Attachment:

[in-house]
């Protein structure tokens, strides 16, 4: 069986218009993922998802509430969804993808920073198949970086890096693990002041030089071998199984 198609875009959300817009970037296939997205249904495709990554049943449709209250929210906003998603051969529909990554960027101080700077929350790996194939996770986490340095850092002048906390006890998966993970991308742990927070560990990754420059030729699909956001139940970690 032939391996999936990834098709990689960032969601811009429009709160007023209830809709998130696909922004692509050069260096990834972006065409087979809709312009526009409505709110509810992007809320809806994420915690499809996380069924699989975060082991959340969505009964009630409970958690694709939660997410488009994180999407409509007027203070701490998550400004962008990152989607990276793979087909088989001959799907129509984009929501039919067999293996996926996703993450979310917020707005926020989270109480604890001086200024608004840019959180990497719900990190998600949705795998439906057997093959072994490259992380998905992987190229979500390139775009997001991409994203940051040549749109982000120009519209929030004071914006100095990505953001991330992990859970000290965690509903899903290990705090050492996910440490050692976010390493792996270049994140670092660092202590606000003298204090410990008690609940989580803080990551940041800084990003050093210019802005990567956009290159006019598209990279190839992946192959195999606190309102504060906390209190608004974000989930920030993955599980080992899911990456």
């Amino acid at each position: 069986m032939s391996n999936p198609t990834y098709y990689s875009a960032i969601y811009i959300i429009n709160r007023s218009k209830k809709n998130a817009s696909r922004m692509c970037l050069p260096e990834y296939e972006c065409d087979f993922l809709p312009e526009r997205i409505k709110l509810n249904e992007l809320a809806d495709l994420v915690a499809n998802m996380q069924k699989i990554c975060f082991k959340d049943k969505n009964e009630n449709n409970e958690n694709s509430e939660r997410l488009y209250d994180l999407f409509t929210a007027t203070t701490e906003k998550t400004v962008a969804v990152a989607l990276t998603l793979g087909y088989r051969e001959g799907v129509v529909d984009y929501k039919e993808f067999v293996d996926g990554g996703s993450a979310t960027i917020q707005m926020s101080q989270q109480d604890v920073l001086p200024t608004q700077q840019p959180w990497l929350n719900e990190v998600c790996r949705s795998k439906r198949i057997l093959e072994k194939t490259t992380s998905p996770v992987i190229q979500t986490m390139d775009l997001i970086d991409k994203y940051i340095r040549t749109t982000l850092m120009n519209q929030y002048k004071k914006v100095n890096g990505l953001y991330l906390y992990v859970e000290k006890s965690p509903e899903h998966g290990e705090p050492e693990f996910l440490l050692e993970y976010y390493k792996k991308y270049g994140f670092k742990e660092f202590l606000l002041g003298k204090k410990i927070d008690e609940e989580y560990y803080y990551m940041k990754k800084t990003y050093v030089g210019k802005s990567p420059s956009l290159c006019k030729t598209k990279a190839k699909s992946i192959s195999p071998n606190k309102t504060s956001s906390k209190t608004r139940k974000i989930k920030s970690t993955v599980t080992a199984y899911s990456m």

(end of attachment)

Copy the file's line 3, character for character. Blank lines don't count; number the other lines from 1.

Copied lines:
């Amino acid at each position: 069986m032939s391996n999936p198609t990834y098709y990689s875009a960032i969601y811009i959300i429009n709160r007023s218009k209830k809709n998130a817009s696909r922004m692509c970037l050069p260096e990834y296939e972006c065409d087979f993922l809709p312009e526009r997205i409505k709110l509810n249904e992007l809320a809806d495709l994420v915690a499809n998802m996380q069924k699989i990554c975060f082991k959340d049943k969505n009964e009630n449709n409970e958690n694709s509430e939660r997410l488009y209250d994180l999407f409509t929210a007027t203070t701490e906003k998550t400004v962008a969804v990152a989607l990276t998603l793979g087909y088989r051969e001959g799907v129509v529909d984009y929501k039919e993808f067999v293996d996926g990554g996703s993450a979310t960027i917020q707005m926020s101080q989270q109480d604890v920073l001086p200024t608004q700077q840019p959180w990497l929350n719900e990190v998600c790996r949705s795998k439906r198949i057997l093959e072994k194939t490259t992380s998905p996770v992987i190229q979500t986490m390139d775009l997001i970086d991409k994203y940051i340095r040549t749109t982000l850092m120009n519209q929030y002048k004071k914006v100095n890096g990505l953001y991330l906390y992990v859970e000290k006890s965690p509903e899903h998966g290990e705090p050492e693990f996910l440490l050692e993970y976010y390493k792996k991308y270049g994140f670092k742990e660092f202590l606000l002041g003298k204090k410990i927070d008690e609940e989580y560990y803080y990551m940041k990754k800084t990003y050093v030089g210019k802005s990567p420059s956009l290159c006019k030729t598209k990279a190839k699909s992946i192959s195999p071998n606190k309102t504060s956001s906390k209190t608004r139940k974000i989930k920030s970690t993955v599980t080992a199984y899911s990456m």